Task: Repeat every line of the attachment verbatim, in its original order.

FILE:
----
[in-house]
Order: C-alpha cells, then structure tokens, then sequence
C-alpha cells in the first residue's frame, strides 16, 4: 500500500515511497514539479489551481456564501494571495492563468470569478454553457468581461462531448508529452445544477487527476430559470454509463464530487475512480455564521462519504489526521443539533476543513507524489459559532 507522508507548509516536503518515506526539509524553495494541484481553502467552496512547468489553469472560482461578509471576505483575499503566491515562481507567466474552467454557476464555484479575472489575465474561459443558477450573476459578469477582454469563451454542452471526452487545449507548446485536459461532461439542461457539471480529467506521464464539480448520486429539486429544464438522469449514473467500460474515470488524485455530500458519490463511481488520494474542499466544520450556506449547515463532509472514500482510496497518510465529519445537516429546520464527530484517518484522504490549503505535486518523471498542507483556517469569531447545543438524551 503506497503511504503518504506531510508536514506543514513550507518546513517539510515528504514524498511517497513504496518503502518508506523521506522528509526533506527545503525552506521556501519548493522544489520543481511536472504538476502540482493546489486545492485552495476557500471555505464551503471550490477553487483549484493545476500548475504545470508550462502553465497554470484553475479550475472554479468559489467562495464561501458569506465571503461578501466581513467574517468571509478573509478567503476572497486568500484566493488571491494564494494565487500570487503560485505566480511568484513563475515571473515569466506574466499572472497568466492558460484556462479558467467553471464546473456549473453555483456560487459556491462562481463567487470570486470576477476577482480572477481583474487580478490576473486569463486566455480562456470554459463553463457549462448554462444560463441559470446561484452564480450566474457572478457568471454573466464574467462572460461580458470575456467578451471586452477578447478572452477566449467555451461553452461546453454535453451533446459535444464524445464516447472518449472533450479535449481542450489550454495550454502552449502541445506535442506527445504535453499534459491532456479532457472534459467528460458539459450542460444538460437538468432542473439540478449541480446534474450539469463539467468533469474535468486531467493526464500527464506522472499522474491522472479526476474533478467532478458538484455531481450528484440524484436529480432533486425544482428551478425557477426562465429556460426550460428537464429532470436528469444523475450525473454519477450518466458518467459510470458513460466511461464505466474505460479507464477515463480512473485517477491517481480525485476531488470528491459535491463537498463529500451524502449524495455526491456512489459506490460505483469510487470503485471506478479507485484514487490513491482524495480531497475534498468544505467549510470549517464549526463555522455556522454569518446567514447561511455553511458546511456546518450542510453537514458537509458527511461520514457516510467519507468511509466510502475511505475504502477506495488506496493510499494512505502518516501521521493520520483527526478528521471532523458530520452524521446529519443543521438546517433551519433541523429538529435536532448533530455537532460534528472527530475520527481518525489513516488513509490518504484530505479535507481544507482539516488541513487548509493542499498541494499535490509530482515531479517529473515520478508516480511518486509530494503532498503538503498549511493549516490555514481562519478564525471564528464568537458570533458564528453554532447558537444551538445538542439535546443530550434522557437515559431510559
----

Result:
[in-house]
Order: C-alpha cells, then structure tokens, then sequence
C-alpha cells in the first residue's frame, strides 16, 4: 500500500515511497514539479489551481456564501494571495492563468470569478454553457468581461462531448508529452445544477487527476430559470454509463464530487475512480455564521462519504489526521443539533476543513507524489459559532 507522508507548509516536503518515506526539509524553495494541484481553502467552496512547468489553469472560482461578509471576505483575499503566491515562481507567466474552467454557476464555484479575472489575465474561459443558477450573476459578469477582454469563451454542452471526452487545449507548446485536459461532461439542461457539471480529467506521464464539480448520486429539486429544464438522469449514473467500460474515470488524485455530500458519490463511481488520494474542499466544520450556506449547515463532509472514500482510496497518510465529519445537516429546520464527530484517518484522504490549503505535486518523471498542507483556517469569531447545543438524551 503506497503511504503518504506531510508536514506543514513550507518546513517539510515528504514524498511517497513504496518503502518508506523521506522528509526533506527545503525552506521556501519548493522544489520543481511536472504538476502540482493546489486545492485552495476557500471555505464551503471550490477553487483549484493545476500548475504545470508550462502553465497554470484553475479550475472554479468559489467562495464561501458569506465571503461578501466581513467574517468571509478573509478567503476572497486568500484566493488571491494564494494565487500570487503560485505566480511568484513563475515571473515569466506574466499572472497568466492558460484556462479558467467553471464546473456549473453555483456560487459556491462562481463567487470570486470576477476577482480572477481583474487580478490576473486569463486566455480562456470554459463553463457549462448554462444560463441559470446561484452564480450566474457572478457568471454573466464574467462572460461580458470575456467578451471586452477578447478572452477566449467555451461553452461546453454535453451533446459535444464524445464516447472518449472533450479535449481542450489550454495550454502552449502541445506535442506527445504535453499534459491532456479532457472534459467528460458539459450542460444538460437538468432542473439540478449541480446534474450539469463539467468533469474535468486531467493526464500527464506522472499522474491522472479526476474533478467532478458538484455531481450528484440524484436529480432533486425544482428551478425557477426562465429556460426550460428537464429532470436528469444523475450525473454519477450518466458518467459510470458513460466511461464505466474505460479507464477515463480512473485517477491517481480525485476531488470528491459535491463537498463529500451524502449524495455526491456512489459506490460505483469510487470503485471506478479507485484514487490513491482524495480531497475534498468544505467549510470549517464549526463555522455556522454569518446567514447561511455553511458546511456546518450542510453537514458537509458527511461520514457516510467519507468511509466510502475511505475504502477506495488506496493510499494512505502518516501521521493520520483527526478528521471532523458530520452524521446529519443543521438546517433551519433541523429538529435536532448533530455537532460534528472527530475520527481518525489513516488513509490518504484530505479535507481544507482539516488541513487548509493542499498541494499535490509530482515531479517529473515520478508516480511518486509530494503532498503538503498549511493549516490555514481562519478564525471564528464568537458570533458564528453554532447558537444551538445538542439535546443530550434522557437515559431510559